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  • Looking for Autonomy through Service
  • Donna Palmateer Pennee (bio)

Speaking as an ex-administrator and a tenured professor with a long and varied service record, I want to suggest that service is that part of our collectively negotiated professional workload through which autonomy is most likely to be protected from further erosion if exercised accountably. Service (to the university and the profession) is the least valued of our three areas of responsibility when we consider that typically it "counts" for 20 percent of our workload and annual performance evaluation (APE), two matters of university self-governance over which the academic unit still exercises considerable control and discretion at most universities in Canada. We do ourselves and our profession a lot of damage when we limit our use of collective agreements to punish-and-grieve or grieve-and-punish manuals when they can be key mentoring documents for the profession. Having "paid one's dues" is only the beginning, not the end, of understanding and accounting for our roles in collective institutional governance.

Service is the perfect place to learn about and to practice autonomy in the university, because it is through service that we act on what our own academic units have determined to be our workload and the terms of our performance evaluation. The bulk of decision-making over our academic [End Page 17] responsibilities is still within our power, even though the circumstances of university funding have changed. In both contexts, the weight of service can far exceed its numerical value. To be sure, given that the remaining 80 percent of our workload can demand more time than it used to (for example, because of expanded enrolments or imperatives to find external research funding because public funding is diminished), members have found or are looking for ways to free up that 20 percent of the week that is to be given to service. Some among us cultivate incompetence or practice prickliness, some just don't show up for service; we do or do not take responsibility for peer-review processes on home ground with varying degrees of honesty, courage, conscientiousness, good will, and concern for equity. But we are free to manage these matters within our units, just as we have autonomy for evaluating performance across all three of our areas of academic responsibility.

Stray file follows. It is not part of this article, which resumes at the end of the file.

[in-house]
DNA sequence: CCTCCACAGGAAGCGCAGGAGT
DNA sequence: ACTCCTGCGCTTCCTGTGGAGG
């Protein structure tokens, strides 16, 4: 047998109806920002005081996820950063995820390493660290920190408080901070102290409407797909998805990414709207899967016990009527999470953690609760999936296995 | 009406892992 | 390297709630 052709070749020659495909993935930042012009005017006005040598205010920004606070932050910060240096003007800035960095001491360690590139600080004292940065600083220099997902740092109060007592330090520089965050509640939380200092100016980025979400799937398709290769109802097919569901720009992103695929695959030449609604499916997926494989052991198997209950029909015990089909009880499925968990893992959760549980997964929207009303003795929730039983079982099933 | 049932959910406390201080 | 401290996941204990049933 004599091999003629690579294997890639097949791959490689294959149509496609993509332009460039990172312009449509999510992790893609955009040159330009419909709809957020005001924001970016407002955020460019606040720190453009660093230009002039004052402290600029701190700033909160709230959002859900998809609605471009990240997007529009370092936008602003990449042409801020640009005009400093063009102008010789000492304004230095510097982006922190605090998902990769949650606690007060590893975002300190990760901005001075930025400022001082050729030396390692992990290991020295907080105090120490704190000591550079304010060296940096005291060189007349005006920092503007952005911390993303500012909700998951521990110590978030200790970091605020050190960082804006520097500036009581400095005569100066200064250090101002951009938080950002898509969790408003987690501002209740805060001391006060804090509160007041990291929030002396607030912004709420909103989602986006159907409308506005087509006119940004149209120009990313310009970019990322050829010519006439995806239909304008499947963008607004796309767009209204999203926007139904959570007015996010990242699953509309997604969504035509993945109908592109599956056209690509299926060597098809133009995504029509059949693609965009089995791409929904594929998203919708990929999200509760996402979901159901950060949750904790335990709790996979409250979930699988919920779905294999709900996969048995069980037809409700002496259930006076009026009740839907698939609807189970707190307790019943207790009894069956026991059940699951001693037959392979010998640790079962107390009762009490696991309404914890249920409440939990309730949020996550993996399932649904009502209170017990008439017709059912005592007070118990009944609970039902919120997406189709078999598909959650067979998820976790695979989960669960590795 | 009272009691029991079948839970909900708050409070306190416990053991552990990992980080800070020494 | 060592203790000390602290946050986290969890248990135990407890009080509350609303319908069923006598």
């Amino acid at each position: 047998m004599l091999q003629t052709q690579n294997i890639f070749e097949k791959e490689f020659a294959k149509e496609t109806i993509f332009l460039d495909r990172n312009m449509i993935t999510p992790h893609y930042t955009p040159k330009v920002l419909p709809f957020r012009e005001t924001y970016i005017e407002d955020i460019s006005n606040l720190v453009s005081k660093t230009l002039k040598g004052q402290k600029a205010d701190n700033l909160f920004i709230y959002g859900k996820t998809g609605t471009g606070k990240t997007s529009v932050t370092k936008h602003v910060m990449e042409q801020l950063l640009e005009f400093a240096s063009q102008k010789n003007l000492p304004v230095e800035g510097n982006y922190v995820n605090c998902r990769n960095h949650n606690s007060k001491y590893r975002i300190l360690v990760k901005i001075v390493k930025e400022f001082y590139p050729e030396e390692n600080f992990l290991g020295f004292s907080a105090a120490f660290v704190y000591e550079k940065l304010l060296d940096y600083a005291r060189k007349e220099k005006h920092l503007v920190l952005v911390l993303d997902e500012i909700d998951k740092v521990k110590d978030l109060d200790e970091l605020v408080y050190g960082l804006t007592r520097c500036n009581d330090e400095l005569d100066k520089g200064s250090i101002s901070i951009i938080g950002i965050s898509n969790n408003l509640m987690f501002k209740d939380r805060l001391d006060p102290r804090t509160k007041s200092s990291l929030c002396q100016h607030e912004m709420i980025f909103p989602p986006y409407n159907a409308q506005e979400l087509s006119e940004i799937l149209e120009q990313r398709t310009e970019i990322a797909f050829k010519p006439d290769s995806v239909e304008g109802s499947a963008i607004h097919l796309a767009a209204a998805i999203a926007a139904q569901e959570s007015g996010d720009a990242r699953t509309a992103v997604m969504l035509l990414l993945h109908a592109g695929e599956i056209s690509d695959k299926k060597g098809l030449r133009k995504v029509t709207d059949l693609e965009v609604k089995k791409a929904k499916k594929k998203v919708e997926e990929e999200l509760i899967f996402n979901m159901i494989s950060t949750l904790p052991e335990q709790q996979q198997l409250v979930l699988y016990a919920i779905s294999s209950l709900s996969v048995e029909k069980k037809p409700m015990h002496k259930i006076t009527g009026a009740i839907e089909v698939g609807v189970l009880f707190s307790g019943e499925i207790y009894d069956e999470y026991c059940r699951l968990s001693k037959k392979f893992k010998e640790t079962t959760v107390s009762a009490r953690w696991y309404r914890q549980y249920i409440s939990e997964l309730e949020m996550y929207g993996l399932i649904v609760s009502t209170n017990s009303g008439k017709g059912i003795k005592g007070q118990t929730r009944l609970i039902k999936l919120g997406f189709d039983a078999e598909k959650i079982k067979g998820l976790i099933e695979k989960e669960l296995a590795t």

How do our academic units practice autonomy through service? Unfortunately, but perhaps understandably when considered alongside the nominal equality but differential value of 40 percent teaching and 40 percent research, service is the part of our workload that is most shunned and least understood. Service is sometimes assigned within academic units (despite nomination and election processes) in the most untransparent of ways. Worse still, service is often evaluated by colleagues during performance evaluations and in p and t decisions in the most untransparent of ways. Evaluating service tends, for some units and some elected committee members, to be rather like some modes of assigning participation grades to students, that is, through no negotiated or explicit criteria beyond the arbitrary percentage in the course outline or the collective agreement, thereby permitting the "fudging" of the overall grade, or performance, up or down. Most tenured faculty have witnessed, perhaps even participated in, such fudging, when resentments and preferences of one sort or another "work themselves out in the wash" of APE and p and t committee deliberations, precisely where criteria are not spelled out. But working out such resentments and preferences, or only airing the still-dirty laundry under the frequently blown cover of committee "confidentiality," is a form of abusing our autonomy—autonomy that we nevertheless insist is best practised by our peer-review processes.

In most collective agreements, the criteria for such evaluation continue to be determined by the department (or the academic unit), ratified by the department, and, with rare requests for changes, approved by deans and vice-provosts of faculty relations or administration. Departmental workload documents are similarly ratified and approved and are closely [End Page 18] linked to APE documents. What do your departmental workload and APE documents say? What are APE committee members looking for when peer review of the performance of workload occurs? Have departmental committees been...


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